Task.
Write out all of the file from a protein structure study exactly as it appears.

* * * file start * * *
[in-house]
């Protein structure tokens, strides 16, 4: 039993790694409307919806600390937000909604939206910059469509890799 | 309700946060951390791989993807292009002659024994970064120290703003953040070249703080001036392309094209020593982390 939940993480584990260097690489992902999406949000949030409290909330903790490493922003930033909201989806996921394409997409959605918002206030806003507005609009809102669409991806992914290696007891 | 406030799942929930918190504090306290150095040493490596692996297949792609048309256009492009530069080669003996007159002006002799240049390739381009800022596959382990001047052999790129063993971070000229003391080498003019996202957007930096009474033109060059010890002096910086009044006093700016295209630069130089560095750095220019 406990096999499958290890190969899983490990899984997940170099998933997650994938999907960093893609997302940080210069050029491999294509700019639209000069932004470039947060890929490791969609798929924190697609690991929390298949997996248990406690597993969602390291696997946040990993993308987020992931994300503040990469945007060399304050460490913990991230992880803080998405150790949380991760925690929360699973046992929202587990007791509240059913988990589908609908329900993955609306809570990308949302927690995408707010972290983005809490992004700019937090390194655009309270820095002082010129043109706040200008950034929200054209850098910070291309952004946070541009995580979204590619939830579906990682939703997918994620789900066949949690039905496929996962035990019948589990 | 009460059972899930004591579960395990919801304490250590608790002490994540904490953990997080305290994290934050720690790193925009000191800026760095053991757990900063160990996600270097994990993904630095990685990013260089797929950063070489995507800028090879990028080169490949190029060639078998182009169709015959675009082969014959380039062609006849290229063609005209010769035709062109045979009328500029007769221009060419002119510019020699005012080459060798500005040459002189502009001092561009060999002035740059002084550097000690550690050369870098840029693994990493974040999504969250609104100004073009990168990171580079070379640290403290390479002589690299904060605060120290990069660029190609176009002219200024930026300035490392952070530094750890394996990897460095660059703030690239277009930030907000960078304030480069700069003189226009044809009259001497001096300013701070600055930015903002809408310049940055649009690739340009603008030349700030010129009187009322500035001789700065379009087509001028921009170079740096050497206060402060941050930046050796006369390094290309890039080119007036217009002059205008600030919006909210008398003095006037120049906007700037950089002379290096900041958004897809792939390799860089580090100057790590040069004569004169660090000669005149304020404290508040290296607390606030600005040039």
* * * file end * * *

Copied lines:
[in-house]
């Protein structure tokens, strides 16, 4: 039993790694409307919806600390937000909604939206910059469509890799 | 309700946060951390791989993807292009002659024994970064120290703003953040070249703080001036392309094209020593982390 939940993480584990260097690489992902999406949000949030409290909330903790490493922003930033909201989806996921394409997409959605918002206030806003507005609009809102669409991806992914290696007891 | 406030799942929930918190504090306290150095040493490596692996297949792609048309256009492009530069080669003996007159002006002799240049390739381009800022596959382990001047052999790129063993971070000229003391080498003019996202957007930096009474033109060059010890002096910086009044006093700016295209630069130089560095750095220019 406990096999499958290890190969899983490990899984997940170099998933997650994938999907960093893609997302940080210069050029491999294509700019639209000069932004470039947060890929490791969609798929924190697609690991929390298949997996248990406690597993969602390291696997946040990993993308987020992931994300503040990469945007060399304050460490913990991230992880803080998405150790949380991760925690929360699973046992929202587990007791509240059913988990589908609908329900993955609306809570990308949302927690995408707010972290983005809490992004700019937090390194655009309270820095002082010129043109706040200008950034929200054209850098910070291309952004946070541009995580979204590619939830579906990682939703997918994620789900066949949690039905496929996962035990019948589990 | 009460059972899930004591579960395990919801304490250590608790002490994540904490953990997080305290994290934050720690790193925009000191800026760095053991757990900063160990996600270097994990993904630095990685990013260089797929950063070489995507800028090879990028080169490949190029060639078998182009169709015959675009082969014959380039062609006849290229063609005209010769035709062109045979009328500029007769221009060419002119510019020699005012080459060798500005040459002189502009001092561009060999002035740059002084550097000690550690050369870098840029693994990493974040999504969250609104100004073009990168990171580079070379640290403290390479002589690299904060605060120290990069660029190609176009002219200024930026300035490392952070530094750890394996990897460095660059703030690239277009930030907000960078304030480069700069003189226009044809009259001497001096300013701070600055930015903002809408310049940055649009690739340009603008030349700030010129009187009322500035001789700065379009087509001028921009170079740096050497206060402060941050930046050796006369390094290309890039080119007036217009002059205008600030919006909210008398003095006037120049906007700037950089002379290096900041958004897809792939390799860089580090100057790590040069004569004169660090000669005149304020404290508040290296607390606030600005040039």